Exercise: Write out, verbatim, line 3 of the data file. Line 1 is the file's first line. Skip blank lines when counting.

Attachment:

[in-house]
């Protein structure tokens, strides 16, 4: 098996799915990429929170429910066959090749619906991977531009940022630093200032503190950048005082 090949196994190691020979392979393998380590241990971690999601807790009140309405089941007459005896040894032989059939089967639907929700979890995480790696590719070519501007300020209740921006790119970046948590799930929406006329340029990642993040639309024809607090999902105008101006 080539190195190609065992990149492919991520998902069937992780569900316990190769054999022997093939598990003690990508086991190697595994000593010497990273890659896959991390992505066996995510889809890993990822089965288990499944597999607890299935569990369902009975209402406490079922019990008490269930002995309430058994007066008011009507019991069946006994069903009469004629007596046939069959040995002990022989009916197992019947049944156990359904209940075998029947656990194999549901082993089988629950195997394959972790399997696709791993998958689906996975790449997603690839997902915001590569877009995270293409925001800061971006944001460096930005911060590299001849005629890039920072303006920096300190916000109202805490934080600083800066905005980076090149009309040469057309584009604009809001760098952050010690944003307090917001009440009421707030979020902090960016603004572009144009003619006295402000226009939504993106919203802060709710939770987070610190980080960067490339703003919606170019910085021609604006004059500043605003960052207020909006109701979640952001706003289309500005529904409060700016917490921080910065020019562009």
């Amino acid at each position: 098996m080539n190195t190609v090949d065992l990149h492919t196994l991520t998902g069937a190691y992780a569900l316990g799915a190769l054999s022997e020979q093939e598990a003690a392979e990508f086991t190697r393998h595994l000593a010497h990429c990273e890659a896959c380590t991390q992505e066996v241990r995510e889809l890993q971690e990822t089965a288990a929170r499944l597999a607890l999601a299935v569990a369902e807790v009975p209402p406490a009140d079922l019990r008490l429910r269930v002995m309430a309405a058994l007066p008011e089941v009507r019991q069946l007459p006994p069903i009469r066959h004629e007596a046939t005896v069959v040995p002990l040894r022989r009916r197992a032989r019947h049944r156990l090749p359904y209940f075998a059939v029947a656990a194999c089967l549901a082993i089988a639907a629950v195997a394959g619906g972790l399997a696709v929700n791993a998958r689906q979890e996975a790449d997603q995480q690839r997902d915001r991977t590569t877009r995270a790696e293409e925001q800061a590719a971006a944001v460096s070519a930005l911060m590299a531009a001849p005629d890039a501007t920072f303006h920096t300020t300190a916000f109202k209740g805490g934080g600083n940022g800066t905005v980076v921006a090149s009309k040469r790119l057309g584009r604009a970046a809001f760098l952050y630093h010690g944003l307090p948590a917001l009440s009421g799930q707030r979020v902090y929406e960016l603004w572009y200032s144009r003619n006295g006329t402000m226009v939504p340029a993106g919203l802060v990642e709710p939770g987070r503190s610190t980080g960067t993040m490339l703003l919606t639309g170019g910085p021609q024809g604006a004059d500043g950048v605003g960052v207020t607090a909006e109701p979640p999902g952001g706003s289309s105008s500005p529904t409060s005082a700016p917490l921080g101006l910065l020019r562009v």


């Amino acid at each position: 098996m080539n190195t190609v090949d065992l990149h492919t196994l991520t998902g069937a190691y992780a569900l316990g799915a190769l054999s022997e020979q093939e598990a003690a392979e990508f086991t190697r393998h595994l000593a010497h990429c990273e890659a896959c380590t991390q992505e066996v241990r995510e889809l890993q971690e990822t089965a288990a929170r499944l597999a607890l999601a299935v569990a369902e807790v009975p209402p406490a009140d079922l019990r008490l429910r269930v002995m309430a309405a058994l007066p008011e089941v009507r019991q069946l007459p006994p069903i009469r066959h004629e007596a046939t005896v069959v040995p002990l040894r022989r009916r197992a032989r019947h049944r156990l090749p359904y209940f075998a059939v029947a656990a194999c089967l549901a082993i089988a639907a629950v195997a394959g619906g972790l399997a696709v929700n791993a998958r689906q979890e996975a790449d997603q995480q690839r997902d915001r991977t590569t877009r995270a790696e293409e925001q800061a590719a971006a944001v460096s070519a930005l911060m590299a531009a001849p005629d890039a501007t920072f303006h920096t300020t300190a916000f109202k209740g805490g934080g600083n940022g800066t905005v980076v921006a090149s009309k040469r790119l057309g584009r604009a970046a809001f760098l952050y630093h010690g944003l307090p948590a917001l009440s009421g799930q707030r979020v902090y929406e960016l603004w572009y200032s144009r003619n006295g006329t402000m226009v939504p340029a993106g919203l802060v990642e709710p939770g987070r503190s610190t980080g960067t993040m490339l703003l919606t639309g170019g910085p021609q024809g604006a004059d500043g950048v605003g960052v207020t607090a909006e109701p979640p999902g952001g706003s289309s105008s500005p529904t409060s005082a700016p917490l921080g101006l910065l020019r562009v």